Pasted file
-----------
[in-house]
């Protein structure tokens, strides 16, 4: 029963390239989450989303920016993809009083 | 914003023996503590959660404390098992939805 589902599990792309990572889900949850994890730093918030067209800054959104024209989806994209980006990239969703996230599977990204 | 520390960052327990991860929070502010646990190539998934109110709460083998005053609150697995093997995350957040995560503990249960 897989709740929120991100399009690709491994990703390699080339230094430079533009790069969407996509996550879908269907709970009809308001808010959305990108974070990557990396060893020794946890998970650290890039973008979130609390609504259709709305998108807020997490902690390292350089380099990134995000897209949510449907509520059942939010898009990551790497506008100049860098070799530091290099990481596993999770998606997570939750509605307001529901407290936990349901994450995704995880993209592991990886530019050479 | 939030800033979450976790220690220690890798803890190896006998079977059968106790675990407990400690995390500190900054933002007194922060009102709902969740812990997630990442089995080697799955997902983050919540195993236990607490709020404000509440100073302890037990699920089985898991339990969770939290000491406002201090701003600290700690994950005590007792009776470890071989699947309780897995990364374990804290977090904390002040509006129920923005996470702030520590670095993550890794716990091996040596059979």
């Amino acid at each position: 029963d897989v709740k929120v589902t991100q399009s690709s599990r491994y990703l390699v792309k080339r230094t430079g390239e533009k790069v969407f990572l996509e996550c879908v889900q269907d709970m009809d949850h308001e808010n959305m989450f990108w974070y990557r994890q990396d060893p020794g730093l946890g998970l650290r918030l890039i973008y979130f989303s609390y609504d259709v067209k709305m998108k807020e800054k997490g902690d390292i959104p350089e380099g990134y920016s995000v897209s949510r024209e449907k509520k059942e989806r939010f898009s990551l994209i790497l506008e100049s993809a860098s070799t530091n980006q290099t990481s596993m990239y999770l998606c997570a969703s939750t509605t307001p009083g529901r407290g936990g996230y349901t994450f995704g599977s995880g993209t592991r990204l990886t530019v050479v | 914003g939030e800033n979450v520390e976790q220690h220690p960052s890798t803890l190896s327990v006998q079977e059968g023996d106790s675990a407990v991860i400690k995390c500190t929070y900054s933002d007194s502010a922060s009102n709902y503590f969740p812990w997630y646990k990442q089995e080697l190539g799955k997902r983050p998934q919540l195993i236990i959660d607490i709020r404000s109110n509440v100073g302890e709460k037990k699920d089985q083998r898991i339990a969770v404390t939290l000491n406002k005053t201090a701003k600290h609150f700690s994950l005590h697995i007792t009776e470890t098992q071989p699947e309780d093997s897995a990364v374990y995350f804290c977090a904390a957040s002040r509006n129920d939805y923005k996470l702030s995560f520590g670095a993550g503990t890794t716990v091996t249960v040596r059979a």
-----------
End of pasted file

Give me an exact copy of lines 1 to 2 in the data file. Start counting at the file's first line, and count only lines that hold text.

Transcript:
[in-house]
């Protein structure tokens, strides 16, 4: 029963390239989450989303920016993809009083 | 914003023996503590959660404390098992939805 589902599990792309990572889900949850994890730093918030067209800054959104024209989806994209980006990239969703996230599977990204 | 520390960052327990991860929070502010646990190539998934109110709460083998005053609150697995093997995350957040995560503990249960 897989709740929120991100399009690709491994990703390699080339230094430079533009790069969407996509996550879908269907709970009809308001808010959305990108974070990557990396060893020794946890998970650290890039973008979130609390609504259709709305998108807020997490902690390292350089380099990134995000897209949510449907509520059942939010898009990551790497506008100049860098070799530091290099990481596993999770998606997570939750509605307001529901407290936990349901994450995704995880993209592991990886530019050479 | 939030800033979450976790220690220690890798803890190896006998079977059968106790675990407990400690995390500190900054933002007194922060009102709902969740812990997630990442089995080697799955997902983050919540195993236990607490709020404000509440100073302890037990699920089985898991339990969770939290000491406002201090701003600290700690994950005590007792009776470890071989699947309780897995990364374990804290977090904390002040509006129920923005996470702030520590670095993550890794716990091996040596059979």